Once you’ve committed to implementing Value Based Pricing (see Step 1 COMMIT), it’s time to get started.
Successfully implementing Value Based Pricing requires phasing it in. I never recommend trying to flip a switch.
Step 2 PREPARE helps you begin the phase-in.
No one succeeds without confidence and that only comes from intense preparation. The PREPARE step includes two necessary parts.
Part I: Articulate Value
Business owners hesitate to implement Value Based Pricing because of fear they won’t know how to align value and pricing.
Do not guess! Instead, look at work you’ve already done and build your value fee from there.
Answer these questions. Do it in writing, and use data as needed to support your claims. I’m asking you to get started by identifying three kinds of value, but you are not limited to only three.
1) Articulate three quantitative values your clients receive from your expertise. Here are examples from clients:
- Reduce number of low profit buyers (marketing consultant)
- Increase profit (CPA, business valuation advisor)
- Improve cash flow (outsourced CFO)
- Deliver more value without increasing costs (CPA)
- Reduce the cost of failure work (repeating work to improve results) (Operations expert)
2) Articulate three qualitative values your clients receive from your expertise.
- Increase client satisfaction scores (Customer service advisor)
- Deepen relationships with high value clients (Sales expert)
- Become known as “THE expert” in your field (many)
- Increase readership of media, such as newsletters, social media posts, and articles (marketing expert)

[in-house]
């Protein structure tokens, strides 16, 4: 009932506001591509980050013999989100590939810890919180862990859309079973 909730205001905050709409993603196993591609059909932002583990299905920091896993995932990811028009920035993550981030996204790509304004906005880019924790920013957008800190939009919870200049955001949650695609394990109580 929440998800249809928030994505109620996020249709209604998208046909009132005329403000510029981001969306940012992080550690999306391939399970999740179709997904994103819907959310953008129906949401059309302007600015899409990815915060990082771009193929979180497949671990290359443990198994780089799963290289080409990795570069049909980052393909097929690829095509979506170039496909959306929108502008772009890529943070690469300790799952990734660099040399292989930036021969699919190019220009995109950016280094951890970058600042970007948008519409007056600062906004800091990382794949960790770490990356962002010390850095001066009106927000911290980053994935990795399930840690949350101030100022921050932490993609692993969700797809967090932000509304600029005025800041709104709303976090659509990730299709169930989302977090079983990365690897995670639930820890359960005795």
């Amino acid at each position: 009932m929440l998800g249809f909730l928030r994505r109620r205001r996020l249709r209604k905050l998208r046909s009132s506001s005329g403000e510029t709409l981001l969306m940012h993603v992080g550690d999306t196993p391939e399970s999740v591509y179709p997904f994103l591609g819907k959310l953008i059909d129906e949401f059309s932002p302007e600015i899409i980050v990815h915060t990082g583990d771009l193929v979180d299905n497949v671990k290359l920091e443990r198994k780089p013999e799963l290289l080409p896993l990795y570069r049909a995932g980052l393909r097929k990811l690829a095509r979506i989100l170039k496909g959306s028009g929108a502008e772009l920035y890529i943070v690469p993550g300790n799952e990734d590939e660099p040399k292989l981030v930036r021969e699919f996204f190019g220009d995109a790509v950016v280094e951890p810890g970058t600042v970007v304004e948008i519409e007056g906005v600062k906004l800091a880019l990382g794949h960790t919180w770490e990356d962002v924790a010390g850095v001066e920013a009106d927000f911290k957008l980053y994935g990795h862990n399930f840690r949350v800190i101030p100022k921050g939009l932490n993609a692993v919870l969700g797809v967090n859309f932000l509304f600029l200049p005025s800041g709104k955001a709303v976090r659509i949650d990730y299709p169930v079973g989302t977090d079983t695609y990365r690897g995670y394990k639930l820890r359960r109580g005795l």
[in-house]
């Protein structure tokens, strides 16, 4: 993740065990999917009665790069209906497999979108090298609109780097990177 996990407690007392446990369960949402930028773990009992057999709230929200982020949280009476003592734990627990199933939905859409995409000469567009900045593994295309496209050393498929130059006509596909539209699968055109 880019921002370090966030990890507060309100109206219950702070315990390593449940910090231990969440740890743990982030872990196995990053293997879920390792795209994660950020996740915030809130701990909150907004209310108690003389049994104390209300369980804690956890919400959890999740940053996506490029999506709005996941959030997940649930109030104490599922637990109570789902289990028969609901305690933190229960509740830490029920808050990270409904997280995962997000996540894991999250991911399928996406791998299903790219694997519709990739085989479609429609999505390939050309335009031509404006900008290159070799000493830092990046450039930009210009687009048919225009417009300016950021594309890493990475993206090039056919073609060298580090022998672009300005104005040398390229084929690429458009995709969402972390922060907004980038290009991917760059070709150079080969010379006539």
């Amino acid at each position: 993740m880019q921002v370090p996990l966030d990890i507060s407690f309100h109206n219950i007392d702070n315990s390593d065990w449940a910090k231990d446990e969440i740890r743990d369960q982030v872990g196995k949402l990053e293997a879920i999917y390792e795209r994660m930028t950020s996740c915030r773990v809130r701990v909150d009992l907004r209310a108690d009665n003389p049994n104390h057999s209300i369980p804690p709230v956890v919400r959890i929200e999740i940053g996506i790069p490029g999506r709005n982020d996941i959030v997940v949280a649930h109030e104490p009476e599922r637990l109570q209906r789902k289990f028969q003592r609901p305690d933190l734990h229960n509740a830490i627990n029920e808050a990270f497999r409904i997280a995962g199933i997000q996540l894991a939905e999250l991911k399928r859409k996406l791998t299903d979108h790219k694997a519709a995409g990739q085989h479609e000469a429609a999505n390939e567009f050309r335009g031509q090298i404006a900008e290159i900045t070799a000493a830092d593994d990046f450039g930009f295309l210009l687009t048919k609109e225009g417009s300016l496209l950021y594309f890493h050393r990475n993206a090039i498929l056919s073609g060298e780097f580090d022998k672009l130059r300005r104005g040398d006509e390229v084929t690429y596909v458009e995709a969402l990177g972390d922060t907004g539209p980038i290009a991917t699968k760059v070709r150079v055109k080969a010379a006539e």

- Get rave reviews for creativity, emotional intelligence and leadership (Executive coach)
Part II: Analyze past client work
Look closely at the work you’ve done for your perfect fit or great fit clients over the past 12-18 months. Make a list of what you did (the inputs), what results you delivered, and how much you charged. It’s really important to do this by hand, to force yourself into close examination of these projects. Spitting out a digital report doesn’t get into the nuances. Be sure to ask the experts who worked on these engagements to help with this analysis. Ask them for details that won’t be in the data, such as level of engagement by the client’s staff, timeliness, creativity and innovation, and other qualitative topics.
Once you’ve analyzed each individual engagement, group the projects by similar outcomes. For example, all engagements that produced improved cash flow would go on one list. All engagements that increased client satisfaction would go together. If any engagement produced more than one outcome, put that project on all the applicable lists.
This helps you see clients and engagements in terms of outcomes, not inputs.
Seeing and thinking in terms of outcomes is the turning point for successful implementation of Value Based Pricing.
Select a few of your best projects–most interesting, most complex, ones with high client satisfaction. What was the final, total project fee the client paid?
Compare the fee to the quantitative value. For example, what is the ratio of the value to the fee?
Is the value ten, twenty or more times the fee? Much less?
This is the starting point for Value Based Pricing. Your experience and your understanding of what clients value will help you refine the value:fee ratio.
We’ll continue this look into the 5 Steps next week with Step 3 ESTABLISH.
Do you feel yourself coming to terms with Value Based pricing or not yet? Let’s talk! Text 703-801-0345 or email to set up a call.